American Pharoah in Saratoga: Love Him, Yes. Respect Him Enough to Back Off.
And so it begins. American Pharoah Madness began–well, let’s face it–the minute the Kentucky Derby ended on the First Saturday in May. It grew as the warrior horse broke down the walls at the Preakness. It reached fever-pitch on the First Saturday in June, at Belmont Park, when American Pharoah claimed his place in the Pantheon of truly great American Thorougbreds.
On Sunday the 23rd, the nanosecond that Ahmed Zayat gleefully announced that Team Pharoah would be headed to Saratoga for the Travers on August 29th–my own blood pressure rose, from all the psychic energy of thousands of rabid race fans, sending vibes out into the Universe, and zeroing in on Saratoga. The news brought with it both an incredible lightness and joy–and a weight that we haven’t seen played out on this stage since the 1970s.
That weight has two sides: the first, that–if he wins–American Pharoah will be the only other Triple Crown winner, besides Whirlaway, to win both the Triple Crown and the Travers. Whirlaway did so in 1941. The weight of making history back in June–and then of matching history in August–is deep. I don’t know if American Pharoah is aware of the weight of it all, but believe me–it’s uppermost in Bob Baffert’s mind.
The second part of that weight is this: Love can be oppressive. We all love American Pharoah, to varying degrees. I don’t know of a single person in North America who’s said or written, “I hate American Pharoah.” How could anyone dislike such a beautiful, sweet, affable Champion? (I know, it’s easy to detest many human Champions, because humans can be obnoxious. Ego plays a great deal in the myth and hype, the PR and media butt-kissing that takes place in every sport in which humans are the primary athletes.)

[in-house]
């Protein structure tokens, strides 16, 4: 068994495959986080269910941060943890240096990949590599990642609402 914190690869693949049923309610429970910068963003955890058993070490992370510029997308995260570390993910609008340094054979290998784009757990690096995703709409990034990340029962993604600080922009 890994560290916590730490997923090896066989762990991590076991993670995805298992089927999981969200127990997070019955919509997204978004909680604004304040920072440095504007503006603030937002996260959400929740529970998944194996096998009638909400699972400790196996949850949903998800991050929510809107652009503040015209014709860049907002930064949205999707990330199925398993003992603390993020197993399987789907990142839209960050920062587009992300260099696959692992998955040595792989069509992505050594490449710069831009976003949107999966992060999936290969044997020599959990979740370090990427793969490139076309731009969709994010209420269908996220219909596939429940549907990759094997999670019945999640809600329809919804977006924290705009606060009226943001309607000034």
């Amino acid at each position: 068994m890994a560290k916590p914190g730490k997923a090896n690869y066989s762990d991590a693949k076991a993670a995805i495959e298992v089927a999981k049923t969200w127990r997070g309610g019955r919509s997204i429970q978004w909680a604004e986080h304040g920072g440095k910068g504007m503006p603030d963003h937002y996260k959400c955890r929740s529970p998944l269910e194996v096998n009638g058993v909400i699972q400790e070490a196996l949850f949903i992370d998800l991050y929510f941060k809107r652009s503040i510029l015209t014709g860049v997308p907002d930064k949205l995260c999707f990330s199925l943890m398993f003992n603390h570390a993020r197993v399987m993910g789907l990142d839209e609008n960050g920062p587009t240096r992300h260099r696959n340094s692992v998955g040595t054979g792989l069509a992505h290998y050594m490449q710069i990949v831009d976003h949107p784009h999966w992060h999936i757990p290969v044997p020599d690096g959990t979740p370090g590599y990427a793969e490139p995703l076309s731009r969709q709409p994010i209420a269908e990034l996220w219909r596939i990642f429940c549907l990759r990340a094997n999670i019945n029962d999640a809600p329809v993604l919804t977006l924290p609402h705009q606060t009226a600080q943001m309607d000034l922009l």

But not our horse racing–horses have no ego. It’s not that they’re lacking it–I believe it’s because they’re superior, actually. It’s probably realated to their role as herd animals–we all need each other, to weather the storms in Life. So God and evolution did a great turn to horses: they’re prey animals. They stick together. They have leaders (Alpha Mares), but no egos.
So one of the reasons that we love American Pharoah is precisely that–he’s gorgeous, big, strong, powerful, build like a brick chicken house–and, BTW, he just became the (only) 12th Triple Crown winner in American horse racing history.
And yet…he has no ego. Who could not love THAT?
Oh, what any of us would give to own a horse like him–of owning him, himself. But we don’t–and we won’t–and we can’t–so the best any of us can do is get close to the Champ when he gets to town. For Millennials, American Pharoah’s Belmont Stakes, Haskell and Travers–so far–have provided the first opportunity they’ve ever had to be near a horse of that magnitude. (We Boomers had opps to get close to Secretariat, Seattle Slew and Affirmed. My friend, Claire, got close to CITATION.) 🙂
So we love him. But as we hurl ourselves, headlong at Warp 7 toward Saturday–just four days hence–I’m compelled to remind you of the concept of crushing Love. Call it, “crushing,” “suffocating” or “oppressive”–it all comes down to the same thing. The weird thing about Love–in all its forms–is that, left unmanaged and unchecked occasionality for Reality–it can turn into obsession, and end up hurting the object of our affection.